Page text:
Until Q3 2023, a considerable amount of effort has been taken through the provision of advisory services for policy and investment interventions, promotion of Climate Resilient Design and Standards for the South Asia Region, and Implementation Support to Climate-Risk Management Solutions for Participating Countries in the focus sectors of Climate-Smart Agriculture, Integrated Water Resources Management, Resilient Transport Infrastructure, and Climate Policy, planning and finance sectors in the three project countries of Bangladesh, Nepal, and Pakistan. This initiative was successful because of close engagement and collaboration with over 35 government stakeholders across the three project countries.

C. Background

Natural disasters have severely impacted the development progress of South Asian countries, including a financial burden. From 2000 to 2017, disasters in the region have caused damages estimated at $149.27 billion. This recurrent loss has placed immense pressure on public expenditure, as governments are forced to divert funds from long-term development plans to immediate reconstruction efforts. Pakistan and Bangladesh are notable examples, with Pakistan incurring losses of approximately $16 billion since 2005 due to natural disasters, and Bangladesh's Cyclone Sidr in 2007 causing damages amounting to 2.6 percent of its GDP.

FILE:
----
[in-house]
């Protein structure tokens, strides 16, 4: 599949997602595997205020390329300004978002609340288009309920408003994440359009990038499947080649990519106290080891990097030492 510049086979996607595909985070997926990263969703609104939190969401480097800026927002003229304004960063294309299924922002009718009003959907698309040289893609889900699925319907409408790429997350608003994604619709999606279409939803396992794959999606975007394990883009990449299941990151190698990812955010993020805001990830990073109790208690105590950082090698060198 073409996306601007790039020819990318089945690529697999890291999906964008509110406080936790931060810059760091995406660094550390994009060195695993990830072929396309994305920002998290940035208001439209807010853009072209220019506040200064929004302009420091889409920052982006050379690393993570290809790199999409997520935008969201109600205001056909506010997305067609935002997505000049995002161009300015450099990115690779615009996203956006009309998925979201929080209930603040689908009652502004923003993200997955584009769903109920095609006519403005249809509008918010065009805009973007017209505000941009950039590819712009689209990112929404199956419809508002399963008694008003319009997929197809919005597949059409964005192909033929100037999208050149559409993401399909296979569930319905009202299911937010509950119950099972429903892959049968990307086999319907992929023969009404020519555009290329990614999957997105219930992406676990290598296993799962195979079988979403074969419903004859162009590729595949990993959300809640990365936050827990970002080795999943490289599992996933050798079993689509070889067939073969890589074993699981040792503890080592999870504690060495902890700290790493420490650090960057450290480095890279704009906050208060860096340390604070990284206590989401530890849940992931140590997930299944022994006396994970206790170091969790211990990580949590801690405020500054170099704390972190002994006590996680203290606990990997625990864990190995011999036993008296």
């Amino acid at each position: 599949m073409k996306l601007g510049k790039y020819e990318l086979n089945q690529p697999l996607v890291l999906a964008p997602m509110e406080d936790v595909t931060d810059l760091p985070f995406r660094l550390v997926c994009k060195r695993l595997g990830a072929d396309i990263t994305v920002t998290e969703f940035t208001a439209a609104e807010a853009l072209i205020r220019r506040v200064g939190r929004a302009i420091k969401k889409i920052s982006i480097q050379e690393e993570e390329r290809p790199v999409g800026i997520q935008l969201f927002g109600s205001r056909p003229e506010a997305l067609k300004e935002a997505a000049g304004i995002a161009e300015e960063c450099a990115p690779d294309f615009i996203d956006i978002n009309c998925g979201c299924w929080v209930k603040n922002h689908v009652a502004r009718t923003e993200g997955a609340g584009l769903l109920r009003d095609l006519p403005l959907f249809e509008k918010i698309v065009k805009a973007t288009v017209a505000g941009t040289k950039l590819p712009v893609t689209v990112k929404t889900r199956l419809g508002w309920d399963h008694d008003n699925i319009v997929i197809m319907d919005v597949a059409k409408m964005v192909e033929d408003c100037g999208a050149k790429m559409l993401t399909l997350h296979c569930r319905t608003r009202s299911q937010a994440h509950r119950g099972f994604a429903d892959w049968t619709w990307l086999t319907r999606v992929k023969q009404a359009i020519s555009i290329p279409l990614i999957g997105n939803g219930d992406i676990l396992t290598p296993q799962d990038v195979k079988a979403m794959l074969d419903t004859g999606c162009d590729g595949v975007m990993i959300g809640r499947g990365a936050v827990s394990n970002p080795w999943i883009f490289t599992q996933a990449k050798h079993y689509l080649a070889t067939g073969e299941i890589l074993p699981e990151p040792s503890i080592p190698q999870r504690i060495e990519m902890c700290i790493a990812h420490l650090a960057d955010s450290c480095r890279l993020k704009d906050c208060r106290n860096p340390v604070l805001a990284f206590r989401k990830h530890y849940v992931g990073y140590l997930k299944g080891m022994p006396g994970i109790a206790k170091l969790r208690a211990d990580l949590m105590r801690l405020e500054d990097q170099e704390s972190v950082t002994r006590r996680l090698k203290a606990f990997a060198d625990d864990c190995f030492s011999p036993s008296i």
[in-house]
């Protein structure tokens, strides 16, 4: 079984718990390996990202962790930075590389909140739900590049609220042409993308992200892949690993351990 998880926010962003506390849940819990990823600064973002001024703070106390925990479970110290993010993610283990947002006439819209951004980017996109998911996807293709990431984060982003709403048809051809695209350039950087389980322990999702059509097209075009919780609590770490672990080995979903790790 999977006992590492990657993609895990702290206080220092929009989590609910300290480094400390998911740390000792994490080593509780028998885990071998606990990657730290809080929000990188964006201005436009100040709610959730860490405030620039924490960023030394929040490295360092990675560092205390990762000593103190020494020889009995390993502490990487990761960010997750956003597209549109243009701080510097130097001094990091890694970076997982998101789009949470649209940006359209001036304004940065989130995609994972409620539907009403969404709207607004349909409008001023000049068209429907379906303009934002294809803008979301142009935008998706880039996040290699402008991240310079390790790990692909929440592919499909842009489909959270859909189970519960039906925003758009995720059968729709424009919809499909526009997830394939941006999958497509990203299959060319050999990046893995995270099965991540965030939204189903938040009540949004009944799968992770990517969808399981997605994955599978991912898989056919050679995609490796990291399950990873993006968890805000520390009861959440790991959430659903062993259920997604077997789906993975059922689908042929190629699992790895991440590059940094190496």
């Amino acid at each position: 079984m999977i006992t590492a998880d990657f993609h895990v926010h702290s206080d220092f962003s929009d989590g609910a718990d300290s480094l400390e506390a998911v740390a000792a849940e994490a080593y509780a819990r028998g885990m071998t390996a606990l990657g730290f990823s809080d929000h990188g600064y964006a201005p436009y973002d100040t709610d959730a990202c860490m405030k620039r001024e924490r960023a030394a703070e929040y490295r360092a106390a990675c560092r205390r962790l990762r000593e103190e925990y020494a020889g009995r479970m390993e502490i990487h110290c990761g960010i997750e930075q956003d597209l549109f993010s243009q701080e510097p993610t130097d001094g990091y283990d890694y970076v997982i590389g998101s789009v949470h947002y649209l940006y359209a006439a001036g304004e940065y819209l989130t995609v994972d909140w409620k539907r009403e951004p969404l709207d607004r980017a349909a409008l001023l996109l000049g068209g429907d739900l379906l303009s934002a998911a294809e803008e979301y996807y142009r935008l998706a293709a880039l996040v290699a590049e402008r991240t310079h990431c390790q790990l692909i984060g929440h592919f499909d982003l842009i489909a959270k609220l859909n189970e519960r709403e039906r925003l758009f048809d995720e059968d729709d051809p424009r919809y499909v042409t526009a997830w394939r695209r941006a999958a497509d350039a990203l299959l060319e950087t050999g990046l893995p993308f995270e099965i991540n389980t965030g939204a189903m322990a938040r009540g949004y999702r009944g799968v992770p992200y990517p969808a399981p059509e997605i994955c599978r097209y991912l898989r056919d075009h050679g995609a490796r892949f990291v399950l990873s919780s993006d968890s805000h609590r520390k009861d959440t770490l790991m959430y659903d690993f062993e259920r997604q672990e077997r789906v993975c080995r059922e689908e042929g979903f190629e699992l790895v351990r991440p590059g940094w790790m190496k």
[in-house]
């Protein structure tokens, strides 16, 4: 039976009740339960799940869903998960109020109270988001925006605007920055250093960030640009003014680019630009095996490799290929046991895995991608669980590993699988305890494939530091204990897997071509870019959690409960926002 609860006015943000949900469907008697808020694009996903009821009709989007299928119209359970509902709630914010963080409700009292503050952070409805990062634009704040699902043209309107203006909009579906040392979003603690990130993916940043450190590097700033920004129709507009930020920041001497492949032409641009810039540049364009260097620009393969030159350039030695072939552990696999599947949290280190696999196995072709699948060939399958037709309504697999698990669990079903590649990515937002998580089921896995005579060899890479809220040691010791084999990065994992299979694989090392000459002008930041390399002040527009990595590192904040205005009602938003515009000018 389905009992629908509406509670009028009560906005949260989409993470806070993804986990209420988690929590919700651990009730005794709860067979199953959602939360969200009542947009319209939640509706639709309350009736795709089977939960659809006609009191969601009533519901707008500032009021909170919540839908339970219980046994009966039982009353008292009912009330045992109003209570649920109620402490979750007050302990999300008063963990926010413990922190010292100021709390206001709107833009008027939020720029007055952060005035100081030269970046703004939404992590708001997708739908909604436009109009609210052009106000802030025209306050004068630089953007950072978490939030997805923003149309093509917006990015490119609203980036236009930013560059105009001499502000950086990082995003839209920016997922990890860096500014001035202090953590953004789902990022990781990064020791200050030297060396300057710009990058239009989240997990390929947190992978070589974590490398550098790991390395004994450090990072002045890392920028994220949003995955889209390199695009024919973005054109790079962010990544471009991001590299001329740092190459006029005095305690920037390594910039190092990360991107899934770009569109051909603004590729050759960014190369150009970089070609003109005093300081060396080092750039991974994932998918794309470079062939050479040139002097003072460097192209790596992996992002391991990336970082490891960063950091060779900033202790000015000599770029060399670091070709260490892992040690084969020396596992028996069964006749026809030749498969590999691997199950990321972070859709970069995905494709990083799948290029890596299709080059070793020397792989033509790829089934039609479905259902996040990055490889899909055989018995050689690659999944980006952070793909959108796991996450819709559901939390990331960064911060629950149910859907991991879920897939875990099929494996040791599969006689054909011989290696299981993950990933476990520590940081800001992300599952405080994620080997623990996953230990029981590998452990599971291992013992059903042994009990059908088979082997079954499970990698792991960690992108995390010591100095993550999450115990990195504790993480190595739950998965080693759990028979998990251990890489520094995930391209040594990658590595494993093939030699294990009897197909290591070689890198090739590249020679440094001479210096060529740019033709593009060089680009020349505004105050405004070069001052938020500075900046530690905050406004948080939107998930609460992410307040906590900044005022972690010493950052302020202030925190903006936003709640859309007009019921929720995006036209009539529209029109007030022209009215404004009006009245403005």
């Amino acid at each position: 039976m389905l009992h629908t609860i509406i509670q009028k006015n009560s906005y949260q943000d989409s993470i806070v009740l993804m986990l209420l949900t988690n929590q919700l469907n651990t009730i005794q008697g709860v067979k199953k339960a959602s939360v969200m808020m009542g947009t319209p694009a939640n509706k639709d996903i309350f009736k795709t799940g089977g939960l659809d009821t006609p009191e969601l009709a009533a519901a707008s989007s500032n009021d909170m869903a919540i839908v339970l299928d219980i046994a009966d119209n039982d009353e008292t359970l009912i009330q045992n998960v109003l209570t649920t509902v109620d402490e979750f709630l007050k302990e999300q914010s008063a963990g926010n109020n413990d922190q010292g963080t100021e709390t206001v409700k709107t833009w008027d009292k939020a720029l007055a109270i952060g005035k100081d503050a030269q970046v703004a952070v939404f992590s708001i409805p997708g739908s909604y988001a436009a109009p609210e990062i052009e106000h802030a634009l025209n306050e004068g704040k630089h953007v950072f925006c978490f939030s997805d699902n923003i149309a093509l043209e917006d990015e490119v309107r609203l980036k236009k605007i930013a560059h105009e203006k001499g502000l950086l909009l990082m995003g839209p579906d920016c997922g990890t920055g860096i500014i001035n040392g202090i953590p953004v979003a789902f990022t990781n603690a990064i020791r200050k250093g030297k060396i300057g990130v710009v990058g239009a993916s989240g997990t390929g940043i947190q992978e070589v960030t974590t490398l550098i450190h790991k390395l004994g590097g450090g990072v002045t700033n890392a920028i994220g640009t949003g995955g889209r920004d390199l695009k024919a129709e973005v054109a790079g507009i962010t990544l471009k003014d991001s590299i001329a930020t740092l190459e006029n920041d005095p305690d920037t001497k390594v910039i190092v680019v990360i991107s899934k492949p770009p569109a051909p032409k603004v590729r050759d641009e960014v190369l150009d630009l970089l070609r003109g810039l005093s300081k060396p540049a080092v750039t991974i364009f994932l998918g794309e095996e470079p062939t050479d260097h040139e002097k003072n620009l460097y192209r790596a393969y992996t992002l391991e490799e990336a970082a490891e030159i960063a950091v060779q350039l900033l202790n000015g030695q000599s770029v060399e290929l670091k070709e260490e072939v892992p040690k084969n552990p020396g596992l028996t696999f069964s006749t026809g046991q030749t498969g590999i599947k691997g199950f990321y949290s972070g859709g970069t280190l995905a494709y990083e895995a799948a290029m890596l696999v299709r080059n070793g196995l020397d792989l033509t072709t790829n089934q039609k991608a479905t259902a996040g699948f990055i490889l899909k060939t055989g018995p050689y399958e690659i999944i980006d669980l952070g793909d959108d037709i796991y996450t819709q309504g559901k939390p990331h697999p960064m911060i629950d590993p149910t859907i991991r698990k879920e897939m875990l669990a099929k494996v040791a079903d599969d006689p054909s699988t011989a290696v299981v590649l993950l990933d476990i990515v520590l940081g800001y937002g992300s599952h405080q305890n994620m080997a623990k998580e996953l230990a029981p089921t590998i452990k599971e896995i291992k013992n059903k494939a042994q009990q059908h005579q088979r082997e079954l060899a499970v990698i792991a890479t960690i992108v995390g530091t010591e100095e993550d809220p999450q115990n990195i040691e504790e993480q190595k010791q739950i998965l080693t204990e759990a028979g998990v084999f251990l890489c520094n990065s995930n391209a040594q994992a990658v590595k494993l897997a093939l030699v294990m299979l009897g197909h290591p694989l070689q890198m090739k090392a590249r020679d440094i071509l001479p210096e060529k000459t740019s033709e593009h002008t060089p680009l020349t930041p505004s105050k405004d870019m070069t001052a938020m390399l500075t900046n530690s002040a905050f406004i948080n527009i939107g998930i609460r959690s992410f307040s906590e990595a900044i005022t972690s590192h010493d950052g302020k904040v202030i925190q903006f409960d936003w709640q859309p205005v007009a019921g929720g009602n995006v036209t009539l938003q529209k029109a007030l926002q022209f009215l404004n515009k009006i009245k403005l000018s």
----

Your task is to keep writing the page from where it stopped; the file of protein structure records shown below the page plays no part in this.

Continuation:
In response to these challenges, there is an urgent call for transformative policies and institutions that promote climate-resilient investments. Investing in resilient infrastructure is not only profitable but also crucial to reduce the extensive costs that disruptions incur for governments, households, and the private sector. Nepal's experiences show this urgency, with a significant proportion of property losses being attributed to natural disasters. The country's economic losses due to climate change amount to an estimated 1.5–2% of its GDP annually, with this figure expected to rise substantially during extreme years. By 2050, the GDP loss due to climate change in Nepal could exceed $62 billion. To safeguard developmental gains and fulfill commitments to building a climate-resilient future, Nepal, like other South Asian nations, requires significant shifts in policy and financial strategies, incorporating climate risk considerations into national planning and budgeting.